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APA Psychologist Roxane Silver Testifies on the Role of Social Science Research in Disaster Preparedness and Response

Silver stressed the critical need for methodologically sophisticated, externally valid research on coping as we reevaluate what it means to psychologically adjust to trauma.

By Sara Robinson

Roxane Cohen Silver presents testimony before the House Science Committee, Subcommittee on Research at a November 10, 2005 hearing.


On November 10, Roxane Cohen Silver joined a distinguished panel of social and behavioral scientists to present her testimony as an expert witness at a congressional hearing of the House Science Committee's Subcommittee on Research. Specifically focused on "The Role of Social Science Research in Disaster Preparedness and Response," Chairman Inglis (R-South Carolina) convened the hearing to address such questions as: "How do individuals respond to traumatic experiences, such as terrorist attacks or natural disasters? How can insights into fundamental questions of cooperation, social order and resilience improve preparation for and response to new threats and disasters?"

Silver, a Professor in the Department of Psychology and Social Behavior in the Department of Medicine at the University of California, Irvine, presented testimony about her research on how individuals adjust to stressful life experiences. Highlighting findings from her NSF-funded longitudinal study of emotional, cognitive, and social responses to the September 11 terrorist attacks, Silver explained that our assumptions and expectations about the coping process stand in sharp contrast to the research data. As one example of what she calls the "myths" of coping with trauma, Silver explained that "psychological responses are mistakenly assumed to be limited to those directly exposed to the trauma, and the degree of emotional response is mistakenly assumed to be proportional to the degree of exposure, amount of loss, or proximity to the trauma." Furthermore, individuals are often expected to adjust within a prescribed timetable, yet few individuals experience an orderly sequence of "stages" of emotional response, and this narrow notion of recovery fails to account for the lifelong nature of the effects of such events. In closing, Silver stressed the critical need for methodologically sophisticated, externally valid research on coping as we reevaluate what it means to psychologically adjust to trauma.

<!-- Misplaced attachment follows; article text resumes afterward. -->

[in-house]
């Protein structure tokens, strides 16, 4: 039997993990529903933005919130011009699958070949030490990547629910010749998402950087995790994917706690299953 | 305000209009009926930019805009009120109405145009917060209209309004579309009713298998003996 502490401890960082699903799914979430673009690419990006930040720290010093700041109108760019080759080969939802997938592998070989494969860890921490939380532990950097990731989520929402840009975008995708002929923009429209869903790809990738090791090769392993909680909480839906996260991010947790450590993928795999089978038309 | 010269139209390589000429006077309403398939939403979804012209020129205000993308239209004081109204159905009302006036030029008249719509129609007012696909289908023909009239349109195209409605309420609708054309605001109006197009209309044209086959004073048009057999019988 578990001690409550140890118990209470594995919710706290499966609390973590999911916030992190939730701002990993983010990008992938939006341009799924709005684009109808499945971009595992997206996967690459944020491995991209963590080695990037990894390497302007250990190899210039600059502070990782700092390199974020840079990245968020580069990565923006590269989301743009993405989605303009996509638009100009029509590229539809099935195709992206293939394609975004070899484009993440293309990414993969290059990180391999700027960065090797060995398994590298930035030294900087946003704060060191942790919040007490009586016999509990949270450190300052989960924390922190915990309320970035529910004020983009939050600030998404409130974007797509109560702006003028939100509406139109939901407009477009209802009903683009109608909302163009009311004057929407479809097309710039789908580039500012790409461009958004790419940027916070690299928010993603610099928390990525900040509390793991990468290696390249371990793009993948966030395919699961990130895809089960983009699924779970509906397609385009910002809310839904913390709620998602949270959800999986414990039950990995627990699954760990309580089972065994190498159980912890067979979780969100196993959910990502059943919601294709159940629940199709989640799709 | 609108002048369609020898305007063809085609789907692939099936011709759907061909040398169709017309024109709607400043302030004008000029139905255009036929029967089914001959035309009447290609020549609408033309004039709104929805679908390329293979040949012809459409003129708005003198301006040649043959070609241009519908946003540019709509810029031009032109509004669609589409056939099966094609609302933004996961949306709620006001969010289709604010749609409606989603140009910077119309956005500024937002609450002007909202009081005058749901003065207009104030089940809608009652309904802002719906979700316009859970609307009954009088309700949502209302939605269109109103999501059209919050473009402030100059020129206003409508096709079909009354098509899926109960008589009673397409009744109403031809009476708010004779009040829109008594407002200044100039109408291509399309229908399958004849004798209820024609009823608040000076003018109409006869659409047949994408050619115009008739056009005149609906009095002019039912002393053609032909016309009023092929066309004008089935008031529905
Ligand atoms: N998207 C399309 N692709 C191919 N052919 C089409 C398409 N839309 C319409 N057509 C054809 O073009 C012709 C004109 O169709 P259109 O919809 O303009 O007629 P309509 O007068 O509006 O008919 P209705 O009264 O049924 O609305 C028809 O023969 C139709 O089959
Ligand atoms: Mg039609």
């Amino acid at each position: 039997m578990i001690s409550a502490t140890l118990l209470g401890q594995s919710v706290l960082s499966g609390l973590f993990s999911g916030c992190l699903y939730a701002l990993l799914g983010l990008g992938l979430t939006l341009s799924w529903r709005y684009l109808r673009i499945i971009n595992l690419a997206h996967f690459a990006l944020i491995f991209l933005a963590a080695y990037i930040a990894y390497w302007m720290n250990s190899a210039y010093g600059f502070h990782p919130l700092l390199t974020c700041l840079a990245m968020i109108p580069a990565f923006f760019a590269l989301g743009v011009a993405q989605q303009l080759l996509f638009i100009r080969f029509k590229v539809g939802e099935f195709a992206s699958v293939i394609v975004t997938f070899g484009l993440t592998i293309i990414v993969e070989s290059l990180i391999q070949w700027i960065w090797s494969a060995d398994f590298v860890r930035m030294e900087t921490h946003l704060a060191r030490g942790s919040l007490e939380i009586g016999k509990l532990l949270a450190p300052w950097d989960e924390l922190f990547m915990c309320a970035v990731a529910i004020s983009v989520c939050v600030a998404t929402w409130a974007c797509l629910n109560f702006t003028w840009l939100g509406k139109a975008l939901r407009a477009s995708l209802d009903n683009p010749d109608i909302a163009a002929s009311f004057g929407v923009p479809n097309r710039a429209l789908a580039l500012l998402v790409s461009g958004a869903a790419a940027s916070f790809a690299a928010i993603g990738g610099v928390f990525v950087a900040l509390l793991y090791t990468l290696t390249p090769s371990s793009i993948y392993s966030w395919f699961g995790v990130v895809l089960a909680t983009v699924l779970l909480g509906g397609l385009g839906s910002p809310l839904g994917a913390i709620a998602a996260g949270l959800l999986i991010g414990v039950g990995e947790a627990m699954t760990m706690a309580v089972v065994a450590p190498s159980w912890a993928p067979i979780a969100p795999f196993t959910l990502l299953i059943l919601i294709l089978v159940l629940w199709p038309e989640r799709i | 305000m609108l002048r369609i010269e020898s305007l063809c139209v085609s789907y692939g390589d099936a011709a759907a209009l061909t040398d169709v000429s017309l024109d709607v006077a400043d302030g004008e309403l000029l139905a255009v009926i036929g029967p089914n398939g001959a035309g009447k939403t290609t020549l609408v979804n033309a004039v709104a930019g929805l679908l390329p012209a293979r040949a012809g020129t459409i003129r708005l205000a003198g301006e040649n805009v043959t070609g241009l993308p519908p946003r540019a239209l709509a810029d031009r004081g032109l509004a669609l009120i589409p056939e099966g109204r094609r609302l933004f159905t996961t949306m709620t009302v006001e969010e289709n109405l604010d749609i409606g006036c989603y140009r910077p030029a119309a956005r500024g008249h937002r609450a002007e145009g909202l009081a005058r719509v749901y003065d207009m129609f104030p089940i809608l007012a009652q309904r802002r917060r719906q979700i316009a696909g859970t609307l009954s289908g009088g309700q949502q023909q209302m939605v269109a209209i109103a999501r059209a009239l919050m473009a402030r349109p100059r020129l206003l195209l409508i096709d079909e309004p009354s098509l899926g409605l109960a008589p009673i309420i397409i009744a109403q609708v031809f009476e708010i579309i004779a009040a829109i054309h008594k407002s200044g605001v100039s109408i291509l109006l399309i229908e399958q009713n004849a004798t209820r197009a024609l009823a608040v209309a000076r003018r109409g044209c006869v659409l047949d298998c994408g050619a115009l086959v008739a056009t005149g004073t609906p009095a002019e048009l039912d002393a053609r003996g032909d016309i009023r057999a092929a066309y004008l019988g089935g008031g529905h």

See the hearing charter, witness list, testimony, and webcast.